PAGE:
this he was Professor of Services and Relationship Marketing, Academic Leader of the
Marketing Group and Director of the Centre for Customer Relationship Management at the
Cranfield School of Management, Cranfield University, UK. Earlier he worked at the Melbourne
Business School, at the University of Melbourne. His previous appointments include positions
as chief executive for a manufacturing company and he has also held senior appointments in
corporate planning and marketing. He has practical experience in marketing, market research,
corporate planning and general management. He is an authority on Relationship Marketing and
Customer Relationship Management and is an author of eight books and numerous journal
articles on these topics. His new book Strategic Customer Management was published by
Cambridge University Press in 2013.
MARK6006 CRM 14
DETAILS OF CLASS SESSIONS 2014



Class No. 1 Wednesday 23 April 2014, 6.00 9.00 pm

The CRM Strategy Framework
CRM Process 1: The Strategy Development Process

Introduction:
The first module in the CRM course first explains the different definitions and interpretations of
customer relationship management. It then proceeds to identify five key cross-functional
processes that are essential to effective CRM. A strategic framework is presented that
commences with the identification of business and customer strategy and concludes with
shareholder value creation

Session outline:
Defining the role of CRM
Key processes in CRM
The CRM Strategy Framework


Readings:
Two readings prior to this session.


1. Payne, A. and Frow, P. (2013). Chapter 6, Strategic Customer Management. Cambridge
University Press.

2. CRM Audit read this and give some initial thought as to how your current or past
organisation addressed these issues.

3. Fournier, S. and Avery, J. (2011). Putting the Relationship Back into CRM, MIT Sloan
Management Review, Vol. 52, No. 3, Spring.[This may be read before or following first
class]



Other preparation before class:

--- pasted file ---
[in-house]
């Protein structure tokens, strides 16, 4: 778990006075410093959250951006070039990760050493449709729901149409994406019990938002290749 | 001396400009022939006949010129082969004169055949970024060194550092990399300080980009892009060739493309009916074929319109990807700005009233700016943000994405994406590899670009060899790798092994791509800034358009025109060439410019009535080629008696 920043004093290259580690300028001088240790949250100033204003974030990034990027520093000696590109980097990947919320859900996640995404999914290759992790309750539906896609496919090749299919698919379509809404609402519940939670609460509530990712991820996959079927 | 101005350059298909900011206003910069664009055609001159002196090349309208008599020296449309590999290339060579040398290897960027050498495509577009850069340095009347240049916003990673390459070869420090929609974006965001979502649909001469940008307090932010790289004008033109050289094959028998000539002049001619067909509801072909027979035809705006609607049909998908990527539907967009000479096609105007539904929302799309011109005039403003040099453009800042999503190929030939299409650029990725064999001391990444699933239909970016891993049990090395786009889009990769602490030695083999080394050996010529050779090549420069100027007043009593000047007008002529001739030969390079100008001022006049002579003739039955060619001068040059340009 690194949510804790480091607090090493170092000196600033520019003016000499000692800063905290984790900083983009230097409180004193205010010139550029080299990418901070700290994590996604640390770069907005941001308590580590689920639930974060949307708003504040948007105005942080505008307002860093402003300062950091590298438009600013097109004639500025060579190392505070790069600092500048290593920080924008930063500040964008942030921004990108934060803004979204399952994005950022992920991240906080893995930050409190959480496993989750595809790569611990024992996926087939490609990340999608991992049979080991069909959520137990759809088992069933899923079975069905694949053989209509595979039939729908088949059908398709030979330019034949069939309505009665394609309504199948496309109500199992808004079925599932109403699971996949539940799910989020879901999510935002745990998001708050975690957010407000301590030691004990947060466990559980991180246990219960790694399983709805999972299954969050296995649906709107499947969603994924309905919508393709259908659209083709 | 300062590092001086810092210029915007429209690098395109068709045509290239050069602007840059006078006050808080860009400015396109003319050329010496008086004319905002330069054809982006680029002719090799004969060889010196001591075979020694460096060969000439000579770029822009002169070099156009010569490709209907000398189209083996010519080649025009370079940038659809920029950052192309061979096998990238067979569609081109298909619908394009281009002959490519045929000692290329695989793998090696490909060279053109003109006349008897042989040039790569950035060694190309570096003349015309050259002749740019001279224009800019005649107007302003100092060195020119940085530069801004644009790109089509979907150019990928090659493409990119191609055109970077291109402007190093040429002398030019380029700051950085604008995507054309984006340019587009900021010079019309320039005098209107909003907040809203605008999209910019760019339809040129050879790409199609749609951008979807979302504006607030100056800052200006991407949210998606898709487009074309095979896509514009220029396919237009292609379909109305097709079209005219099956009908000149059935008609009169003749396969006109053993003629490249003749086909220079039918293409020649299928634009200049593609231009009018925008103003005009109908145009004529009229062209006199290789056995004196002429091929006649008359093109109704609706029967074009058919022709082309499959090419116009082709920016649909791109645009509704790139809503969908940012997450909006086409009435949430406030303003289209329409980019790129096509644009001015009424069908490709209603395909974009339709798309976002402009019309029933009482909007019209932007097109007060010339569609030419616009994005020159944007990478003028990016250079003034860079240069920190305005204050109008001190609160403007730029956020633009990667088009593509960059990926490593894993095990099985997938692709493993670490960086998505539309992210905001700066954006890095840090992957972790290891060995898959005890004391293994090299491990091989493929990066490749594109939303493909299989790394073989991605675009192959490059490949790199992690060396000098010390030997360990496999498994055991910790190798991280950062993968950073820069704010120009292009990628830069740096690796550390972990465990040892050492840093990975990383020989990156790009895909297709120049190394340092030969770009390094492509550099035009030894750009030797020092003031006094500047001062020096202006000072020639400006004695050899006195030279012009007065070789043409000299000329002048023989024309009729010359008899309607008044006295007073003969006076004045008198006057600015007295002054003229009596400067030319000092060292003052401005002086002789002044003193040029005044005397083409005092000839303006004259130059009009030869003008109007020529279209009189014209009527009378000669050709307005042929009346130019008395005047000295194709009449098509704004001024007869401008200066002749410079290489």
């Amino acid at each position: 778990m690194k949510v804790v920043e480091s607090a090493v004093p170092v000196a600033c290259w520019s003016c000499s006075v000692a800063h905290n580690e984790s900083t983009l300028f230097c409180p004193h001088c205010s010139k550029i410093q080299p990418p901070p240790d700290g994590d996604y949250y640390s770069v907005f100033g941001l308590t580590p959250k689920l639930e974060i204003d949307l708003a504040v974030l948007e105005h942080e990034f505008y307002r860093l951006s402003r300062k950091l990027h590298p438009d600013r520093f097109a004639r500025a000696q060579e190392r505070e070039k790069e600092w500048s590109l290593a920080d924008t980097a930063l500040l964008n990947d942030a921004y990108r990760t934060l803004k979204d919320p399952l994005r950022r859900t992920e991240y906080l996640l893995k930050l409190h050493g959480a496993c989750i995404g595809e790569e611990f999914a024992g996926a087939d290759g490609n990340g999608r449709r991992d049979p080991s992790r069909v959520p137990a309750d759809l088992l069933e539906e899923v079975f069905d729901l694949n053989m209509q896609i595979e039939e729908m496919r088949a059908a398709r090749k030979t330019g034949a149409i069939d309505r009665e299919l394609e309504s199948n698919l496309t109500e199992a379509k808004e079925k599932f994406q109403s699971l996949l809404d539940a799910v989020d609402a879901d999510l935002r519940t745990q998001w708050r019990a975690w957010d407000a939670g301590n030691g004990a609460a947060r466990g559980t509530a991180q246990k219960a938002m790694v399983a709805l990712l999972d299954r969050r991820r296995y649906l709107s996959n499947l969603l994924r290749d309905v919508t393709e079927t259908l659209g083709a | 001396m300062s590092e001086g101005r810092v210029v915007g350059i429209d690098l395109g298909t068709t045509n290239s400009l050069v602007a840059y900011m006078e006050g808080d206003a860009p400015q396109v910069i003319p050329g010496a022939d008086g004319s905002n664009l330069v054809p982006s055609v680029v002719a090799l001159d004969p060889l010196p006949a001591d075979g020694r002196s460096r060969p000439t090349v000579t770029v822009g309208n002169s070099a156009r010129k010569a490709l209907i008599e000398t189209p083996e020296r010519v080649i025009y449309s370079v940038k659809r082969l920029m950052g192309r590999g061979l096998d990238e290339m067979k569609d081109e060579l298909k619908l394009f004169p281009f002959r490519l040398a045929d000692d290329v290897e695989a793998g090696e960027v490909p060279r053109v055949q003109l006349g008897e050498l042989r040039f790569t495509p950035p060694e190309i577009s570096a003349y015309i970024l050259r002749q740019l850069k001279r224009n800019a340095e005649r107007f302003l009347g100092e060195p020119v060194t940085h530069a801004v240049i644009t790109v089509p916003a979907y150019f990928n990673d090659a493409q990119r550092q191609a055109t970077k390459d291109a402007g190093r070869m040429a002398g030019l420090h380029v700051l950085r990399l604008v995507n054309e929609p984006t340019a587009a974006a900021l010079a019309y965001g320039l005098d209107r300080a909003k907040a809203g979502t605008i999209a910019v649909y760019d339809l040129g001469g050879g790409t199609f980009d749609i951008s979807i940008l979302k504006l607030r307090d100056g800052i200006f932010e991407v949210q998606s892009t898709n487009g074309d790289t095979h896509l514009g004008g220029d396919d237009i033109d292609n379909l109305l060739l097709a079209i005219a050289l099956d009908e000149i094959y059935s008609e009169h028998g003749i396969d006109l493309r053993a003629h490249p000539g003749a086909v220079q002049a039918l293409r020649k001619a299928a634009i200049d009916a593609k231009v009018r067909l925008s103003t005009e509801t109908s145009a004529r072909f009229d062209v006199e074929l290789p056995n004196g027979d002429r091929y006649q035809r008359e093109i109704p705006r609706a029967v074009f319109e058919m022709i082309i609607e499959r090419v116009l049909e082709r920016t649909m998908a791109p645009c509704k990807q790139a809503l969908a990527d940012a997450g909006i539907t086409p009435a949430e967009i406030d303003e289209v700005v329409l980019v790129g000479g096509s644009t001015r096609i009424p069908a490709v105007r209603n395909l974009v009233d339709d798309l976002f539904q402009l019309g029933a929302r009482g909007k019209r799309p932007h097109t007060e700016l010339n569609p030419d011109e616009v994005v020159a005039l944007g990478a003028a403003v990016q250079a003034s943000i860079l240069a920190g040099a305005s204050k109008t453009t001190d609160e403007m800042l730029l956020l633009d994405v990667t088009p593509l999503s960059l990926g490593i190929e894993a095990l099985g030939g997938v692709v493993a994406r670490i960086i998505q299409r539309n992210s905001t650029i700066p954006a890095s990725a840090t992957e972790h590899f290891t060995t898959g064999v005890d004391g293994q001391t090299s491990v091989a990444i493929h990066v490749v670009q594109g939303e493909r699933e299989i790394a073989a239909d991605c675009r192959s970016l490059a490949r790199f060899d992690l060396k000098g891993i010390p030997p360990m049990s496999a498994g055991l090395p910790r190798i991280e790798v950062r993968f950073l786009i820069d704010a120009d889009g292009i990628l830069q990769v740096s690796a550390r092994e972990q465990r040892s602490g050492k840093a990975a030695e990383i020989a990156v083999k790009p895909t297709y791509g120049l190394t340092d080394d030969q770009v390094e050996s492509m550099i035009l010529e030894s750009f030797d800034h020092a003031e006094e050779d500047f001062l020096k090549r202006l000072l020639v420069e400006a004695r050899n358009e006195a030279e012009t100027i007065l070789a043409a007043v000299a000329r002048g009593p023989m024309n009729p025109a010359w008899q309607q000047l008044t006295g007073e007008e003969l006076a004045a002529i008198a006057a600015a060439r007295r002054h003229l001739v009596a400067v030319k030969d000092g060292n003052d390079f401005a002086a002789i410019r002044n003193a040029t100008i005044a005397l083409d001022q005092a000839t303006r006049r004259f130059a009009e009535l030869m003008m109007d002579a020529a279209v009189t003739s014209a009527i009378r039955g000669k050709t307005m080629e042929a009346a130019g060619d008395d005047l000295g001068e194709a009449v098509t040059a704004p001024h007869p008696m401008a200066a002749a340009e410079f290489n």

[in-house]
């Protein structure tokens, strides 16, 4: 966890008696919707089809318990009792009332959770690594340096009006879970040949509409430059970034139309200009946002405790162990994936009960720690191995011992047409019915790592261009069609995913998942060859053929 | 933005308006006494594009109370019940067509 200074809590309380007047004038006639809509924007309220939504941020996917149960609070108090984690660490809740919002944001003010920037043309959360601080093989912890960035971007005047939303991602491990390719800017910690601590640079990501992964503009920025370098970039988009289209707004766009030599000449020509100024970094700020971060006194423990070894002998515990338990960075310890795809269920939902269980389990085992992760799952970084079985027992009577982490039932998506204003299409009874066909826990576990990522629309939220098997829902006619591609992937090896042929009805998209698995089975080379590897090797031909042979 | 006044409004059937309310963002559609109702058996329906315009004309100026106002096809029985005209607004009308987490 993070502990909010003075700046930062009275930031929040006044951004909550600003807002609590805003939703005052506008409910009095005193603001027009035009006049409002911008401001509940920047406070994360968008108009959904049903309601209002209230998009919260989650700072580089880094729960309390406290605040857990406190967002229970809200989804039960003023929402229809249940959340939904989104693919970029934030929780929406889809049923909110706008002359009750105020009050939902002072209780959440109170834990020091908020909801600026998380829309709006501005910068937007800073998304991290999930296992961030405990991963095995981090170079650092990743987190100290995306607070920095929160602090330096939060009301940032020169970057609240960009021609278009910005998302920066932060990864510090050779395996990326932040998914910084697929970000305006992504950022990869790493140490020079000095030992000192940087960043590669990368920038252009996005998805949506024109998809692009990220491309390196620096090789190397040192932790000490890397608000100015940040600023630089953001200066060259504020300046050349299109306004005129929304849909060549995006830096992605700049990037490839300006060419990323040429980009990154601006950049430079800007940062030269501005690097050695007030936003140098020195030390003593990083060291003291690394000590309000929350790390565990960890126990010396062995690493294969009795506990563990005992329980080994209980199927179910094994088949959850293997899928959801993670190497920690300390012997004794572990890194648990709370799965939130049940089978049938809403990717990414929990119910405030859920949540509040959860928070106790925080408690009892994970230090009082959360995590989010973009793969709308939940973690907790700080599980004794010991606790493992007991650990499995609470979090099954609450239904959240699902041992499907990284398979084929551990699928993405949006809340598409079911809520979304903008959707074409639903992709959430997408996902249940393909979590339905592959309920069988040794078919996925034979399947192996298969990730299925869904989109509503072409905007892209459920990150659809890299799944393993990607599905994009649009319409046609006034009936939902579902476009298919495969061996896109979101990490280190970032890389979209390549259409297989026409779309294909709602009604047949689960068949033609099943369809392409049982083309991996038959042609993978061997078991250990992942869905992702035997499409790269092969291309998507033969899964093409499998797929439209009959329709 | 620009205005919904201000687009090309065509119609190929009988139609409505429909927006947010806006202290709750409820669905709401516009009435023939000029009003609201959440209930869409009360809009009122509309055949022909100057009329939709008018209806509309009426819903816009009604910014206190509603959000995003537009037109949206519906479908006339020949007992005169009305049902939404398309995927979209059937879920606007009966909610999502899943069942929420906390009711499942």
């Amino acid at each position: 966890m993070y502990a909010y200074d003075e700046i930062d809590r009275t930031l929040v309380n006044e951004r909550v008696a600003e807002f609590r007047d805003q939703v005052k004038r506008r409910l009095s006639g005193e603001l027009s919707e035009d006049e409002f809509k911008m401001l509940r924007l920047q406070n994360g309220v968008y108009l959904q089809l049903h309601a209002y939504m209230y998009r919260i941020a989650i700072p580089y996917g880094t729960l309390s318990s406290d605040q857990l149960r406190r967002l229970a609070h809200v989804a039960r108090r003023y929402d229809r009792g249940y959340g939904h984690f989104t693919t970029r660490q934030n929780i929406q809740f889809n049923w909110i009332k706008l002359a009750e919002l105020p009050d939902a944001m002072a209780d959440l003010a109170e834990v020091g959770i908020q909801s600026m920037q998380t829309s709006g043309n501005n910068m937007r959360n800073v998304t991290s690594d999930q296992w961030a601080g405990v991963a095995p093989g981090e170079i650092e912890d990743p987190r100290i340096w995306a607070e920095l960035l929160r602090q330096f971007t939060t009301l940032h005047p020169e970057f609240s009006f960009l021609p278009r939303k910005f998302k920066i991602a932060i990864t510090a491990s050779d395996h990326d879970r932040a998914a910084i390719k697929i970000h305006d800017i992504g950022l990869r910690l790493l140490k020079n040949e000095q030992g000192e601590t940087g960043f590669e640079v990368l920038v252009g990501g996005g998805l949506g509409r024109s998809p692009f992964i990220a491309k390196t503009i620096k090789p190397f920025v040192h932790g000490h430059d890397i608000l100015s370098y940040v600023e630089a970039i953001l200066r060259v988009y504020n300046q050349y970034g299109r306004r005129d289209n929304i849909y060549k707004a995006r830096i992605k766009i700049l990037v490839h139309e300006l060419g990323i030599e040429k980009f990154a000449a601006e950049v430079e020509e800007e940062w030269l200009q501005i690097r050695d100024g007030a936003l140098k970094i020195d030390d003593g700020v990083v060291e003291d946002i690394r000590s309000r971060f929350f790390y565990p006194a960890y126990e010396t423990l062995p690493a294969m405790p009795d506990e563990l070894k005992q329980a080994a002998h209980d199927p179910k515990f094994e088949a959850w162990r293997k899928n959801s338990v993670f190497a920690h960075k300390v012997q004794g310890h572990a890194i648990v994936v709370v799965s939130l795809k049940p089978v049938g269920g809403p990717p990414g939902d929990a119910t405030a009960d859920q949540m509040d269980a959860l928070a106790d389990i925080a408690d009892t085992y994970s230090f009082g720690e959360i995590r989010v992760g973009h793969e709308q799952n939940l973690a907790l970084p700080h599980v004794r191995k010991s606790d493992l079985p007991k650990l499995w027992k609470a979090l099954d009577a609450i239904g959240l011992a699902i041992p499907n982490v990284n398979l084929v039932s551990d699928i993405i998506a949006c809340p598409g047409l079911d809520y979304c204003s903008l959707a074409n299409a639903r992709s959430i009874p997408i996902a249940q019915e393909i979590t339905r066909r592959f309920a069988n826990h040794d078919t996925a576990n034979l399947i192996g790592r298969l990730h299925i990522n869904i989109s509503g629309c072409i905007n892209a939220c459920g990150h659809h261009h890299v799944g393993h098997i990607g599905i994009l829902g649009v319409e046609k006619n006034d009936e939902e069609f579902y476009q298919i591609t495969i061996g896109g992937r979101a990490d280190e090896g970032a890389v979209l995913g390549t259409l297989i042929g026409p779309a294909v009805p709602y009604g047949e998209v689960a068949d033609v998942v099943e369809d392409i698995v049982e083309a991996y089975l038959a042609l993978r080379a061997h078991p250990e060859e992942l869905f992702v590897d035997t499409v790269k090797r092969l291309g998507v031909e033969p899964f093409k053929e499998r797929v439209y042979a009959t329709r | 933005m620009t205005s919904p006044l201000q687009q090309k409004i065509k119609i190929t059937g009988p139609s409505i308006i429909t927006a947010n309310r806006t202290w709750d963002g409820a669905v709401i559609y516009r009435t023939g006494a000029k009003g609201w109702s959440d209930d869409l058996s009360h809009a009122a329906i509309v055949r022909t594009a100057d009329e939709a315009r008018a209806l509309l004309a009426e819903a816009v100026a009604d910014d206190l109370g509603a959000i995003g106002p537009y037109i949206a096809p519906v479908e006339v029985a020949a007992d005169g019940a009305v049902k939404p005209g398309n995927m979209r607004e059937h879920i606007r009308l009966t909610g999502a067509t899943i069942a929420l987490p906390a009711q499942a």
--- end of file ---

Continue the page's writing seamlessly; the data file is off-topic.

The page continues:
Each course member should identify at least one potential company to discuss informally as a
potential Group Assignment in their Group Meeting in class.


Groups will be formed during a break.


MARK6006 CRM 15
Class No. 2: Wednesday 30 April 2014, 6.00 9.00 pm

CRM Process 2: The Value Creation Process


Introduction

In the previous class an overview was provided of the five key processes in CRM and we
explored the first key process in CRM the Strategy Development Process. In this module we
explore the value creation process in greater detail.


Visiting Speaker:
Philip Henry, Marketing Director ANZ, Salesforce.com

Session outline:

The nature of customer value
Creating value for the customer
Creating value for the organisation
Maximising customer lifetime value
The pivotal role of value propositions

Readings:

Read all these articles/ case(s) prior to this session.

1. Frow, P. and Payne, A. (2014). Developing Superior Value Propositions: A Strategic
Marketing Imperative, Journal of Services Management, Vol. 25, No. 2, pp. 213-227.

2. Case: Payne, A. and Frow, P. (2013). Sydney Opera House Exploring Value Creation
Strategies.

3. Ryals, L. (2008). Determining the Indirect Value of a Customer, Journal of Marketing
Management, Vol. 24 No.7, pp. 847-864.







Video Case Study: MBNA America





MARK6006 CRM 16
Class No. 3: Wednesday 7 May 2014, 6.00 9.00 pm

CRM Process 3: The Multi-Channel Integration Process




Introduction:

In this class we explore the third process in the CRM Strategy Framework the Multi-Channel
Integration Process.


Session outline: